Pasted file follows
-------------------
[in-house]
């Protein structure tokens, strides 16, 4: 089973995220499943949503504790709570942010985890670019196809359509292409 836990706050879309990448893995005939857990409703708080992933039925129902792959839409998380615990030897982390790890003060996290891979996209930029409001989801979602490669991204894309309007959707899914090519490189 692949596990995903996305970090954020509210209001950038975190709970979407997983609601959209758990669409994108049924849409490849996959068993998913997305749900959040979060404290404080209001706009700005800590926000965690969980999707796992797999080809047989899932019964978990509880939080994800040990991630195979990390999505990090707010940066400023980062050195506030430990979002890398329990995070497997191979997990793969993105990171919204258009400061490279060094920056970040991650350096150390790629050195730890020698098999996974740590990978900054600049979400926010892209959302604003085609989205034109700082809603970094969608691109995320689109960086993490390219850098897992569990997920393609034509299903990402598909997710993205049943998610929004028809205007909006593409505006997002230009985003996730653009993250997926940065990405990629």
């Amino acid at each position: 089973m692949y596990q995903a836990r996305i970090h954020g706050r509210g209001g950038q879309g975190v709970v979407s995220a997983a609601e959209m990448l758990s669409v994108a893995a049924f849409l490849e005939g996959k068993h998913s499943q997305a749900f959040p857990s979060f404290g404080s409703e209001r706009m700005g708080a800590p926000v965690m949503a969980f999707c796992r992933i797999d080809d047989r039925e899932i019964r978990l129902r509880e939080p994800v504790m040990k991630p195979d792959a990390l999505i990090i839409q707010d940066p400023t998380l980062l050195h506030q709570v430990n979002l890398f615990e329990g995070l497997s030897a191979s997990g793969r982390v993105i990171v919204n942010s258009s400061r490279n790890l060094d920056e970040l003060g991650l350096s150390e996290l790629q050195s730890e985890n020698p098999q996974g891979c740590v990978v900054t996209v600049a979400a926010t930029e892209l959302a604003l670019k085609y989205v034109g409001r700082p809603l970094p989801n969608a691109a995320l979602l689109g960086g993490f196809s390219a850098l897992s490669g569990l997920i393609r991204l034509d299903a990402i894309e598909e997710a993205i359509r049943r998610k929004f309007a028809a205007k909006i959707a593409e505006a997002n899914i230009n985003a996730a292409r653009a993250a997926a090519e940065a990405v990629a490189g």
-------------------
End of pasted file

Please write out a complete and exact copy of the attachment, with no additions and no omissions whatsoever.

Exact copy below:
[in-house]
């Protein structure tokens, strides 16, 4: 089973995220499943949503504790709570942010985890670019196809359509292409 836990706050879309990448893995005939857990409703708080992933039925129902792959839409998380615990030897982390790890003060996290891979996209930029409001989801979602490669991204894309309007959707899914090519490189 692949596990995903996305970090954020509210209001950038975190709970979407997983609601959209758990669409994108049924849409490849996959068993998913997305749900959040979060404290404080209001706009700005800590926000965690969980999707796992797999080809047989899932019964978990509880939080994800040990991630195979990390999505990090707010940066400023980062050195506030430990979002890398329990995070497997191979997990793969993105990171919204258009400061490279060094920056970040991650350096150390790629050195730890020698098999996974740590990978900054600049979400926010892209959302604003085609989205034109700082809603970094969608691109995320689109960086993490390219850098897992569990997920393609034509299903990402598909997710993205049943998610929004028809205007909006593409505006997002230009985003996730653009993250997926940065990405990629």
């Amino acid at each position: 089973m692949y596990q995903a836990r996305i970090h954020g706050r509210g209001g950038q879309g975190v709970v979407s995220a997983a609601e959209m990448l758990s669409v994108a893995a049924f849409l490849e005939g996959k068993h998913s499943q997305a749900f959040p857990s979060f404290g404080s409703e209001r706009m700005g708080a800590p926000v965690m949503a969980f999707c796992r992933i797999d080809d047989r039925e899932i019964r978990l129902r509880e939080p994800v504790m040990k991630p195979d792959a990390l999505i990090i839409q707010d940066p400023t998380l980062l050195h506030q709570v430990n979002l890398f615990e329990g995070l497997s030897a191979s997990g793969r982390v993105i990171v919204n942010s258009s400061r490279n790890l060094d920056e970040l003060g991650l350096s150390e996290l790629q050195s730890e985890n020698p098999q996974g891979c740590v990978v900054t996209v600049a979400a926010t930029e892209l959302a604003l670019k085609y989205v034109g409001r700082p809603l970094p989801n969608a691109a995320l979602l689109g960086g993490f196809s390219a850098l897992s490669g569990l997920i393609r991204l034509d299903a990402i894309e598909e997710a993205i359509r049943r998610k929004f309007a028809a205007k909006i959707a593409e505006a997002n899914i230009n985003a996730a292409r653009a993250a997926a090519e940065a990405v990629a490189g």